Great Bealings village sign
|Great Bealings shown within Suffolk|
|OS grid reference|
|Sovereign state||United Kingdom|
|Ambulance||East of England|
|EU Parliament||East of England|
Great Bealings is a small village in Suffolk, England. It has about 302 people living in it in around 113 households. Its nearest towns are Ipswich (6 miles (9.7 km) away) and Woodbridge (2.6 miles (4.2 km)). Nearby villages include Little Bealings, Playford, Culpho, Hasketon and Grundisburgh. The village does not have an obvious centre, and the population is split between two areas — one around Lower Street to the East of the village, and the other at Boot Street/Grundisburgh Road to the West of the village. St Mary's, the village church, is about in the middle of these two centres of population.
The village shares a playing field with Little Bealings, which is located behind the joint Village Hall, and includes a grassed plateau, a fenced and hard surfaced multi-sports court, children's play equipment, and a boules piste. It is named after John Ganzoni, Lord Belstead, who lived in the village for many years, and whose Charitable Trust Fund supported the project.
The River Lark passes through the middle of the village, and is crossed by the main road with a hump back bridge.
Although there has been plenty of evidence of Roman occupation and they were known to navigate up to Clopton, the village name is believed to be of Saxon origin (meaning "the area where the Beda or Bele people lived.") The village was known as Belinges Magna until 1674 when the current spelling appeared, although Magna remained until much more recently.
In the Domesday Book there is mention of the Saxon Hall, owned by Halden, with Anund the priest in attendance. This was on the meadow by the church and was owned by several families such as the de Peche, Clench, and Majors, who knocked it down in 1775 to use the material to aid the construction of Bealings House.
The village has always had a strong agricultural base with several small farms. In White’s gazetteer of Suffolk in 1855, the listed tradesmen are: brickmaker, two boot makers, builder, wheelwright, blacksmith, gardener, shopkeeper, and miller as well as several farmers and gentlemen. The hump back bridge was built in 1841 and the village has had at least two pubs: the Boot, and the Live and Let Live, both in Lower Street. It is thought that two windmills existed in the village during the 1800s.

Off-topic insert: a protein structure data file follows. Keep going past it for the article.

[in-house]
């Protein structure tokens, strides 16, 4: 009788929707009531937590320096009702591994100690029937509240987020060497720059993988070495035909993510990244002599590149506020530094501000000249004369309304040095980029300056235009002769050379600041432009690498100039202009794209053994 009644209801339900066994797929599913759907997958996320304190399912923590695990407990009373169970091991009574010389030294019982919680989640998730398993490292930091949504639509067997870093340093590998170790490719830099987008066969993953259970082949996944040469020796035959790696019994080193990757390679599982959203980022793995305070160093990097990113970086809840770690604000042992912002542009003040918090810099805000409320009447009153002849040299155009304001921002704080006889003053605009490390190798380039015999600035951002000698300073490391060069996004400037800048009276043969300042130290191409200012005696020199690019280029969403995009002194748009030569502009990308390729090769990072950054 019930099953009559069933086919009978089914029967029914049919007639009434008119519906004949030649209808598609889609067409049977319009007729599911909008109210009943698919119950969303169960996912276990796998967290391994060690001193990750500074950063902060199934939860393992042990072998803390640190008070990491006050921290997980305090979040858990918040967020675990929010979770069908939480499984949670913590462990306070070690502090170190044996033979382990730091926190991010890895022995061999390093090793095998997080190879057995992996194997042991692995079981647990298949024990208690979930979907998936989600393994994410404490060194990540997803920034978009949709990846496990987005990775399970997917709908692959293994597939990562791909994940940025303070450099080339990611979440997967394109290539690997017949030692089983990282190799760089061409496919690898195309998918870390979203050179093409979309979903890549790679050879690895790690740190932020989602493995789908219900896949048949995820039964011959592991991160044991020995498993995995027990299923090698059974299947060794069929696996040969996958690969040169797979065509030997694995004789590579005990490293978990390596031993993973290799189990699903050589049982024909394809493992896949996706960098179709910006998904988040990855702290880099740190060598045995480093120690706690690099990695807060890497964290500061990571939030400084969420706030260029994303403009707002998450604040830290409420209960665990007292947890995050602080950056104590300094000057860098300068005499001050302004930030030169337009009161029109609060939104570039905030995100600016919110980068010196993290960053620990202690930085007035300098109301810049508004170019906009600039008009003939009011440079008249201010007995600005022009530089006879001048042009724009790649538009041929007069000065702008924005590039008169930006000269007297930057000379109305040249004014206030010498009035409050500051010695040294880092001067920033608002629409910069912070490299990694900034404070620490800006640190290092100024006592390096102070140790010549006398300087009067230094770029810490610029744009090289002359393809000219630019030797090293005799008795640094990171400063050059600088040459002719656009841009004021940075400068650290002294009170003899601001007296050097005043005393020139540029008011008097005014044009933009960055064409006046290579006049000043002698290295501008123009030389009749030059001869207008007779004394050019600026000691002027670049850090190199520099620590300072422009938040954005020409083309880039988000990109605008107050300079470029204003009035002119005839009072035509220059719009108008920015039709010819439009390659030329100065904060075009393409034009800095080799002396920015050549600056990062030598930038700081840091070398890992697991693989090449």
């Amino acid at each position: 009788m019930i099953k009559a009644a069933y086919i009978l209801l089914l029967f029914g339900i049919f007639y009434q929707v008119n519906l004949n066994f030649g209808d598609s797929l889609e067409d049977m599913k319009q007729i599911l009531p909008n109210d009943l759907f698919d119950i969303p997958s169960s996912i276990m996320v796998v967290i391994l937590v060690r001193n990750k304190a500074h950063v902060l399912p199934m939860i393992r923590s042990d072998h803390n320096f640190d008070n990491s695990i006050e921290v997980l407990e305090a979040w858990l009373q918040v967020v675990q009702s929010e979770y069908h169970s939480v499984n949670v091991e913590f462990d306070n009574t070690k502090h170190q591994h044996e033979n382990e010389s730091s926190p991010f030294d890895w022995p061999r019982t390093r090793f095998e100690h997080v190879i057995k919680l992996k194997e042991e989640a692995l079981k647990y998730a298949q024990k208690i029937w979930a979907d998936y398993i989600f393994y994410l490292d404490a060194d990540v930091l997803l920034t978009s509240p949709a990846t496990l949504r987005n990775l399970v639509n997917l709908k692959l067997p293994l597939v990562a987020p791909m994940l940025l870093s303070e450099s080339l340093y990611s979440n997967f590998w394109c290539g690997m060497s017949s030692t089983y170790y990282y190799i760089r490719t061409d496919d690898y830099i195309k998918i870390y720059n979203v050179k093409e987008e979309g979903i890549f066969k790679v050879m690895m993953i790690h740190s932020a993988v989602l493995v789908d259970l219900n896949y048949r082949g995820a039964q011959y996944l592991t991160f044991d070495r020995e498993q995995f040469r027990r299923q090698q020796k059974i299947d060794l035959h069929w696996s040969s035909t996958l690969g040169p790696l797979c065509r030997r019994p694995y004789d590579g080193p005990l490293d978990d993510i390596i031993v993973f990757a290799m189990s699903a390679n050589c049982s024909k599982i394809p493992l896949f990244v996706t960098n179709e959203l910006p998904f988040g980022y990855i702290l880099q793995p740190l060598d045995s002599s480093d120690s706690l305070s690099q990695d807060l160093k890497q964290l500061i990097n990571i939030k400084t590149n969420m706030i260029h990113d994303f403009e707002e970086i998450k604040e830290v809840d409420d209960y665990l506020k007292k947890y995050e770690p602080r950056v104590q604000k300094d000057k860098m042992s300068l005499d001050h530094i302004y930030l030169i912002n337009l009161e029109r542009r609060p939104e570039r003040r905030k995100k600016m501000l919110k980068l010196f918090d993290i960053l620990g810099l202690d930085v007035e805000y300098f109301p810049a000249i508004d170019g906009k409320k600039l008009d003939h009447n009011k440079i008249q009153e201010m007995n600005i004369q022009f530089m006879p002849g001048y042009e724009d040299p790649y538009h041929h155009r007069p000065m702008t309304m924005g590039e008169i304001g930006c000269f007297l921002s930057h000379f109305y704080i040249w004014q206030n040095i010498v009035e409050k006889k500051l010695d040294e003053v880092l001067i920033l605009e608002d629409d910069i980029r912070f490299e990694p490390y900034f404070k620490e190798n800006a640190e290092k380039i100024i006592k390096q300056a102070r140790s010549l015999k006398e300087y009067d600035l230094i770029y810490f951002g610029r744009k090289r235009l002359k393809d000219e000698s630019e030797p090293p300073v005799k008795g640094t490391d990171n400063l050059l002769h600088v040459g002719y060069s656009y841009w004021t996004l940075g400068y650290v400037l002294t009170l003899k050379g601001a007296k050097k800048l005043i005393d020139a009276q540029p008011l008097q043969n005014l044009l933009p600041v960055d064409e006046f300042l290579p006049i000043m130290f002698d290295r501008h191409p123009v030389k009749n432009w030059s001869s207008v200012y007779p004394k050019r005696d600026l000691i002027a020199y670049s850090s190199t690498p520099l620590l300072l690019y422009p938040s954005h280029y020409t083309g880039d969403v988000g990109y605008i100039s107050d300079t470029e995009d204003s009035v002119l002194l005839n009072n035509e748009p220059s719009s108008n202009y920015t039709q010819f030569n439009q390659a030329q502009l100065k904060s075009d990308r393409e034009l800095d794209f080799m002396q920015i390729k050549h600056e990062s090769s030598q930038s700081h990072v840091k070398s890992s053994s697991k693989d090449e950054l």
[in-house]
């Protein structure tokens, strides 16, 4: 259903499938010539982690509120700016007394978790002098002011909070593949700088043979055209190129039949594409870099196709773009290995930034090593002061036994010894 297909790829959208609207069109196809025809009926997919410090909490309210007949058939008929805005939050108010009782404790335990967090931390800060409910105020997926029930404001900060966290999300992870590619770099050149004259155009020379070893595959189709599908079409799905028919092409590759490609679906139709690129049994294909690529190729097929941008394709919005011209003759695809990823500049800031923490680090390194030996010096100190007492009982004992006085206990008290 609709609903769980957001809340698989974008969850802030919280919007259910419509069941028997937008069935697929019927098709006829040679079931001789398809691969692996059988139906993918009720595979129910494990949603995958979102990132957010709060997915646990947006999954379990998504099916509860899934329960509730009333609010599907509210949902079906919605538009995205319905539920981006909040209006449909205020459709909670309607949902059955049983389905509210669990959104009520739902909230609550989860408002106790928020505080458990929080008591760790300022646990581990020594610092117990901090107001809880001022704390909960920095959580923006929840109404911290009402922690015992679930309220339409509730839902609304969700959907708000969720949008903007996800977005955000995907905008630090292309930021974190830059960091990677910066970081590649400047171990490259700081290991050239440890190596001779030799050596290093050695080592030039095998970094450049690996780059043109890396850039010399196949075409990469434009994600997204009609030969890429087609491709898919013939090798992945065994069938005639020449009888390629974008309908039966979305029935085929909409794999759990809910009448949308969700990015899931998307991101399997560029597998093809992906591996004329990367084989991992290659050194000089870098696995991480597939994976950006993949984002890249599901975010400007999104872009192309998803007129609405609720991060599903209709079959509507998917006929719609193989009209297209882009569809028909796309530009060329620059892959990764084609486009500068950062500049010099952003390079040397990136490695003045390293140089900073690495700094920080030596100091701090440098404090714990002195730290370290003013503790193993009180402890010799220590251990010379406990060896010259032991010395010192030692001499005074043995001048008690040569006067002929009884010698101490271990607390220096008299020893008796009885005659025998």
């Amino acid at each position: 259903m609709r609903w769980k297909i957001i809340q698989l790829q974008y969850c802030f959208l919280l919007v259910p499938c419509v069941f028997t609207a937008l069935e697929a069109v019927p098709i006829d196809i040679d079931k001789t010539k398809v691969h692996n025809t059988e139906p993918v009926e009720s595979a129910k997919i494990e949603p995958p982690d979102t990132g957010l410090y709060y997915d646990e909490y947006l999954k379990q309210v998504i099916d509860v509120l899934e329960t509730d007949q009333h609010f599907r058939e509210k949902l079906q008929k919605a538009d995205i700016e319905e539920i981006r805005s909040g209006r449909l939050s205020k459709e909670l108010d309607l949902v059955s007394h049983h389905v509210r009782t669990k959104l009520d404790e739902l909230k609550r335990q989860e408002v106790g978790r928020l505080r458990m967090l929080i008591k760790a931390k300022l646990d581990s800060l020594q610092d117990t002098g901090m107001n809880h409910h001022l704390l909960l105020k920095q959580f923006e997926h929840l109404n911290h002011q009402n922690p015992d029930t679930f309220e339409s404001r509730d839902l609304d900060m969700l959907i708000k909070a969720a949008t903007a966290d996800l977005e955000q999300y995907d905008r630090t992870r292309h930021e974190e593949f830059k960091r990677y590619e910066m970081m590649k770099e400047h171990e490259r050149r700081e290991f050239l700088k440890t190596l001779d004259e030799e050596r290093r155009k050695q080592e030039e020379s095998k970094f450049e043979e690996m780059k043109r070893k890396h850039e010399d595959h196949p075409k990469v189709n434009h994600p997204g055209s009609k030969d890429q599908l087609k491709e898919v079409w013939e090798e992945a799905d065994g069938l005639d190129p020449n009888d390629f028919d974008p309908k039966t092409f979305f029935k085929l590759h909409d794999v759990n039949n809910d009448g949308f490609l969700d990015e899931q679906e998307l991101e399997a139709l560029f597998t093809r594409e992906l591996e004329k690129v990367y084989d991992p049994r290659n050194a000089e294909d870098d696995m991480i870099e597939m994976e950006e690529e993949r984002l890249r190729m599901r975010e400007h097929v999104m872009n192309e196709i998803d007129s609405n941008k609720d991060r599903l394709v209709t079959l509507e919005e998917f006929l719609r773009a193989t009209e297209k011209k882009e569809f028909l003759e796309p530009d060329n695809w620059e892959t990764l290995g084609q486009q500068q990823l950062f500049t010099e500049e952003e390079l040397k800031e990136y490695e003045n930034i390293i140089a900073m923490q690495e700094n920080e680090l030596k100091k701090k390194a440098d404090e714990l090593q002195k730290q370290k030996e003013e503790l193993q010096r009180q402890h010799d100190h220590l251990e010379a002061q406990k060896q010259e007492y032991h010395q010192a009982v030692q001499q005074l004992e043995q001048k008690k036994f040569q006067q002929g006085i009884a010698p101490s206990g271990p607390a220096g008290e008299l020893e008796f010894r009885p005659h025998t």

The Seckford family had been landowners in the time of Edward I, with local benefactor Thomas Seckford rebuilding Seckford hall as the country residence in 1530. He was a close advisor to Elizabeth I. His parents are buried in Great Bealings Church.
Another resident was Major Edward Moor. He served in India, being wounded three times. He was a Fellow of the Royal Society and an author on Indian mythology. He brought the stone obelisk to Bealings House and wrote the mystery, Bealings Bells, published in 1841, about an apparently haunted system of bell-pulls.
Charles Frederick Oldham, a retired brigade surgeon of the Bengal Medical Service and a well known researcher into the history of religions died at Great Bealings on 25 March 1913.
Rectors of the Parish
Plaques in the church list the following Rectors:
Anund the Priest 1086 Mathew de Stanton 1306 Geoffrey de Banhale 1307 Richard de Westhorpe 1331 Reginald Bustard 1338 Stephen de Duddeley 1341 Robert de Appleton 1343 Radulphus de Ipswich 1349 Nicholas de Lydgate 1349 John Joye 1350 William de Drayton 1352 Robert de Hethe 1375 John Tubbyng 1395 John Stratton 1407 William Jowle 1448 Robert Coppyng 1464 John Jacob 1476 Richard Williamson 1517 John Walker 1517 John Fayerthwat 1536 Robert Baxter 1542 Robert Gybsonne 1560 Richard Larwood 1566 Robert Hutchinson M.A. 1607 William Gibbins B.A. 1629 Edmund Smith B.A. 1653 Edmund Brome 1672 Richard Cavell 1719 Robert Hingeston M.A. 1726 Wm Dobbyns Humphrey 1766 Philip Meadows B.A. 1804 Wm Chafie Henniker M.A. 1838 Edward Jas. Moor B.A. 1844 Howard Beech M.A. 1886 Francis B Champion M.A. 1917 Frank Mitton 1930 George H Round-Turner 1936 David T Jarvis B.A. 1945 John McMillen O.C.S. 1954 Denis Spencer A.K.C. 1956 J G Steven A.L.C.D H.C.R 1970 Frank Hollingsworth 1975 Michael Skliros 1991 Christine Everett 1996 Pauline Stentiford 2003 Celia Cook 2015
Images of Great Bealings
|Wikimedia Commons has media related to Great Bealings.|
- The Great Bealings web site
- The description of St Mary's church in "Suffolk Churches"
- The Weather from Great Bealings
- "Parish population 2011". Retrieved 14 September 2015.
- Great Bealings History
- The National Archives; Government website; accessed January 2017
- Bealings Bells; by Major Moor
- Hall, Trevor (1965). "Bealings Bells". New light on old ghosts. G. Duckworth. p. 29.
- Brigade Surgeon Charles Frederick Oldham [Obituar]. The British Medical Journal 1, No. 2728 (12 April 1913), p. 802